Every heavily-populated county in metro Atlanta is now under the “high” community level of COVID-19 case transmission Friday morning.
That’s according to the latest data from the Center for Disease Control and Prevention, which was released on Thursday.
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State officials attribute the rise in COVID-19 cases on the new BA.5 variant going around.
“Now what we’re seeing is that it actually is around 60%, and if you look at that relative to just a few weeks ago, that’s a huge jump,” Georgia state epidemiologist Dr. Cherie Drenzek told Channel 2′s Richard Elliot earlier this week.
The Georgia Department of Public Health updates their numbers currently just once a week on Wednesday.
This week’s data showed COVID-19 cases are up 24%, rising from 15,394 cases to 19,097 cases this week over last week.
Still, the rate of hospitalizations remains relatively low. There are just over 1,200 COVID-19 patients in Georgia hospitals, according to the GDOH. That represents just 7.5% of hospitalized patients.
During the peak of the Delta variant in September 2021, more than 6,000 people were hospitalized with COVID-19.
Of those people hospitalized last week with the virus, 440 were unvaccinated or partially vaccinated, 135 had only gotten one dose of the vaccine and 155 were fully vaccinated and boosted.
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These are the recommendations from the CDC when your county is in the high level:
Wear a mask indoors in public and on public transportation.
Channel 2′s Tom Regan was in DeKalb County, where people were headed to the pharmacy to get vaccinated. At the Briarcliff Pharmacy, they used to only give vaccine shots on Friday, but recently there’s been so much demand that they are doing it every day of the week.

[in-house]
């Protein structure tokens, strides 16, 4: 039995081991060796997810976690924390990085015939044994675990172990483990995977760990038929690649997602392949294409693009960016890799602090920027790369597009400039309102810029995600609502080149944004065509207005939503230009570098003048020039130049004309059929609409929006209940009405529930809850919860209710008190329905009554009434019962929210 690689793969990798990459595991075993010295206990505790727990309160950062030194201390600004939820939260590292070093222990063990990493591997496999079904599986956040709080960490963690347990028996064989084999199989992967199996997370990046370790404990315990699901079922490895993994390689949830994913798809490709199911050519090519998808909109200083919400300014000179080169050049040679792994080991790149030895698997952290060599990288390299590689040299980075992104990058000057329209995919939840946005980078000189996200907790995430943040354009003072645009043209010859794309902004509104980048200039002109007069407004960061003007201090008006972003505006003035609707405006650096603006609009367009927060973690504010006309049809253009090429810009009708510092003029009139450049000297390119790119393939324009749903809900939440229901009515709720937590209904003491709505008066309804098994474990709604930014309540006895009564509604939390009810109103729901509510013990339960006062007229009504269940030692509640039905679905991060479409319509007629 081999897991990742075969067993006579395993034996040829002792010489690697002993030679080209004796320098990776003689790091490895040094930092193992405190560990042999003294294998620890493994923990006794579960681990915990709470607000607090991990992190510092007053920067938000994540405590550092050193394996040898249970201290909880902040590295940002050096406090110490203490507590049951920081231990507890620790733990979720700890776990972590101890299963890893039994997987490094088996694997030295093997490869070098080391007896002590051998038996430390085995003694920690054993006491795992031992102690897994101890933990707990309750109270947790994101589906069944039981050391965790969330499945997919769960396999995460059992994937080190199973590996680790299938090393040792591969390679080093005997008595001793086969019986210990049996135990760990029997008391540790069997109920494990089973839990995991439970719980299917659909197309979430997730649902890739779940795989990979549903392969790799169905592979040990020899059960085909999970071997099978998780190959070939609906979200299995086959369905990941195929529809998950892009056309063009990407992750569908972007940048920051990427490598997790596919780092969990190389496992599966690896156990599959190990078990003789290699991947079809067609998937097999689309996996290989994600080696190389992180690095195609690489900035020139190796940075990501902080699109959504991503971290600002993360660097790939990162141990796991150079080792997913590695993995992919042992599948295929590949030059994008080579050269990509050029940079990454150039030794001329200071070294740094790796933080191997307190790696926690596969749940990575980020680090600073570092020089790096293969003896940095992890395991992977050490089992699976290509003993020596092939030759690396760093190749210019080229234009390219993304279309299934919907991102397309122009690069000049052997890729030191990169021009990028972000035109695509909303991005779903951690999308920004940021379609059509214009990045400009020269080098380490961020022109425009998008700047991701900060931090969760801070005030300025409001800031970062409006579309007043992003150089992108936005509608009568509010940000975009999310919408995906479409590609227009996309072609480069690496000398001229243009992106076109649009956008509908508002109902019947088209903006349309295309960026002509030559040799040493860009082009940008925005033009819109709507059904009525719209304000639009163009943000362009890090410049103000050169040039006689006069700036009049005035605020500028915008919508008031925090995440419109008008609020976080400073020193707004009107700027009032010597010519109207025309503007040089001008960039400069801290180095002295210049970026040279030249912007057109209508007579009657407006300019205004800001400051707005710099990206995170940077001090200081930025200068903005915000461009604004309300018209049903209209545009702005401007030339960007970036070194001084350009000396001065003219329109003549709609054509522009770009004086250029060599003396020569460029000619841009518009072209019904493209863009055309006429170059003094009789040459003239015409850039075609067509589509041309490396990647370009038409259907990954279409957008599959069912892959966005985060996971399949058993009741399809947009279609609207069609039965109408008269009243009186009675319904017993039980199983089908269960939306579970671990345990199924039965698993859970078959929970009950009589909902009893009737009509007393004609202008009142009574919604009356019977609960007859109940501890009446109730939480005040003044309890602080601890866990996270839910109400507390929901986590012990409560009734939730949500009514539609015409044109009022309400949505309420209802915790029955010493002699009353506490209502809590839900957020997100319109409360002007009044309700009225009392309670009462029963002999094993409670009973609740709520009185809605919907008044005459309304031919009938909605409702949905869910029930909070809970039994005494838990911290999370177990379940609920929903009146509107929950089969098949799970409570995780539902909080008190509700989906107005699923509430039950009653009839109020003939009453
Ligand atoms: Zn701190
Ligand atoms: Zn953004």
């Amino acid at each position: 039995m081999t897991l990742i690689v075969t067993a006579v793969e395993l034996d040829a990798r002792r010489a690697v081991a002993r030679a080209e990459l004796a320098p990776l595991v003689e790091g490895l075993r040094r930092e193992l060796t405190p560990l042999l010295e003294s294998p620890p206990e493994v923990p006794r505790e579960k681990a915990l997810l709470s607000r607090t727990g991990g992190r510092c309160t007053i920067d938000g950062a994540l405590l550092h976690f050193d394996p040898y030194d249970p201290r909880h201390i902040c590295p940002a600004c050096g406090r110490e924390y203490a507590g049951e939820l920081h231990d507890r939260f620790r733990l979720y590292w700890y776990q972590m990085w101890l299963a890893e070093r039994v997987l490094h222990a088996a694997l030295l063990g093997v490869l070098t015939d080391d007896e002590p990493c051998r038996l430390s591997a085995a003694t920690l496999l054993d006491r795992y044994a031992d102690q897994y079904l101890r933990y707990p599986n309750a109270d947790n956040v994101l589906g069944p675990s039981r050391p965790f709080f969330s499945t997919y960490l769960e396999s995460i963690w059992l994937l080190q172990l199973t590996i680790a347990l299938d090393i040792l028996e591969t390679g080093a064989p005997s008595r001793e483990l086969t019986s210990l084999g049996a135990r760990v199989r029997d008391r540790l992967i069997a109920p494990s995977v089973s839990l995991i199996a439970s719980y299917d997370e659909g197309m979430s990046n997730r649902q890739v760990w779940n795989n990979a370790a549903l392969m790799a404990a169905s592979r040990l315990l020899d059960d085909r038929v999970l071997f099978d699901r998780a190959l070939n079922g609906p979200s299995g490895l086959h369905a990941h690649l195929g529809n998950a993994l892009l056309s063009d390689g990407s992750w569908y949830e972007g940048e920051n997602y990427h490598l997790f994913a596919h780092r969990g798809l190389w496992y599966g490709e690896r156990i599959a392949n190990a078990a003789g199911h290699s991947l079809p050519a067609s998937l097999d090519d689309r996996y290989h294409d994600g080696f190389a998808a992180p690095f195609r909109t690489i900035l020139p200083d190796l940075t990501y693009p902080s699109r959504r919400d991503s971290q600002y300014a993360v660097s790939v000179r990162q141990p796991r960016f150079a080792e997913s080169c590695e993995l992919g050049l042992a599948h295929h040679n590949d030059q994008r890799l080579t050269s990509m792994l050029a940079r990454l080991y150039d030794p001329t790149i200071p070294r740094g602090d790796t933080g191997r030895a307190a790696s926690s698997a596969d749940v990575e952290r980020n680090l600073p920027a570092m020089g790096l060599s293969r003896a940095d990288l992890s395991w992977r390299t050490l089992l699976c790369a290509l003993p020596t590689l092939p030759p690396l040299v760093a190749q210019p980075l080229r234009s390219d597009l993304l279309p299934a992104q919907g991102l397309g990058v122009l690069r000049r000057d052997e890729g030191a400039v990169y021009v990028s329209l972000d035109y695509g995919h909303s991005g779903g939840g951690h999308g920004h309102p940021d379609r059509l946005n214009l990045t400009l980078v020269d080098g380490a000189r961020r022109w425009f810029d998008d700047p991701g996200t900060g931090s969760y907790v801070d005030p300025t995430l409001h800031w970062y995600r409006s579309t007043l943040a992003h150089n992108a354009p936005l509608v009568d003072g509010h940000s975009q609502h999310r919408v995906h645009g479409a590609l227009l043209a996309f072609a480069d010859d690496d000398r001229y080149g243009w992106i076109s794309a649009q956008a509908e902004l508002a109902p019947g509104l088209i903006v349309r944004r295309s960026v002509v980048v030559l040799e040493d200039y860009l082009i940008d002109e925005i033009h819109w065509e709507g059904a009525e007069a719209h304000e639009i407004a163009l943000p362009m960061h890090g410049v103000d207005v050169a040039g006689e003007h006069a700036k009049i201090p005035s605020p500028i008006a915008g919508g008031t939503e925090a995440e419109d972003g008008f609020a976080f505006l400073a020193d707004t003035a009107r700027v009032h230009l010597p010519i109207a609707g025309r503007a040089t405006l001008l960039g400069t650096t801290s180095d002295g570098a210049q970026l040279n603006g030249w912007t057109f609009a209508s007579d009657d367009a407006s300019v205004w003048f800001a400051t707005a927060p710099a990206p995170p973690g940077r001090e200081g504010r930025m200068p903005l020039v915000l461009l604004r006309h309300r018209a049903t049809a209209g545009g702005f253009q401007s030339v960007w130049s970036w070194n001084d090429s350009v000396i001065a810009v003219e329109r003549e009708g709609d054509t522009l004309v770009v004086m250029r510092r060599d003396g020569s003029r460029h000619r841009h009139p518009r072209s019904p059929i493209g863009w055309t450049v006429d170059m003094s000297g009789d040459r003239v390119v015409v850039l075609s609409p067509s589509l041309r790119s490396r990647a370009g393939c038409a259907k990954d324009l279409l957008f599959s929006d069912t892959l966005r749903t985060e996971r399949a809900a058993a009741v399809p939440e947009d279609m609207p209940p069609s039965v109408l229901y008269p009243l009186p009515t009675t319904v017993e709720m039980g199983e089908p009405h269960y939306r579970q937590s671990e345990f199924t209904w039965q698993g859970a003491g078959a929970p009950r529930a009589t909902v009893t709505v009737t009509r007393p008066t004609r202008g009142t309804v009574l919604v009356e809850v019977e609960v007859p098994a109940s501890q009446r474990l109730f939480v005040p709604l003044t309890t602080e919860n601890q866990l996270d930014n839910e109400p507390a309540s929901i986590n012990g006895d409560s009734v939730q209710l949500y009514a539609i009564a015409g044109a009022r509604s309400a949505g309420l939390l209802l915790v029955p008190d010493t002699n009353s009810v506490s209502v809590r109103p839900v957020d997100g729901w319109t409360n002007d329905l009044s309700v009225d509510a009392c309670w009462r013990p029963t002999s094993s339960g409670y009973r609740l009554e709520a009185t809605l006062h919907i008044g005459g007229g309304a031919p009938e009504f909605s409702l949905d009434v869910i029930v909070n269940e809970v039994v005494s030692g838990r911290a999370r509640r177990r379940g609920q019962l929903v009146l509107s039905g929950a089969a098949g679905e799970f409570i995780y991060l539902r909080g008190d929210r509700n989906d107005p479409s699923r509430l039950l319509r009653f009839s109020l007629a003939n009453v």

Kathy Armisted had been meaning to get her second vaccine booster for awhile, but never got around to it. What finally got her in the door was the BA.5 variant.
“I know more people now than I knew in the beginning who have gotten COVID,” Armisted said, “so it’s time to buckle down and make sure I’m safe.”
The pharmacy said a rising wave of customers are calling to make a vaccine appointment or simply showing up to get their first show and get fully vaccinated.
“There’s a mass amount of people getting COVID,” pharmacist Demetrius Gavalas said. “And that’s why a lot of people are rushing to get back in, especially the elderly and more immunocompromised patients.
The pharmacy has also been taking vaccines to assisted living facilities and nursing homes, places fearful of a virus outbreak, that could lead to restrictions.
“We actually did a few clinics earlier in the week, to get them boosted,” Gavalas said. “Especially with the rate of people going in and out of homes.”
While many health officials are concerned over the surge of infections, others aren’t giving it much thought.
“I didn’t even know about it,” Mike Lacey said.
“You just have to live with it,” Daquan Holliway said. “You can’t delete it now. It’s in the world.”
Regan talked to a few businesses about whether or not they plan to reimpose mask mandates. They say they’re waiting to see what their local health department says.
According to the Georgia Department of Health, only 57% of residents are fully vaccinated. Just 43% have had a booster.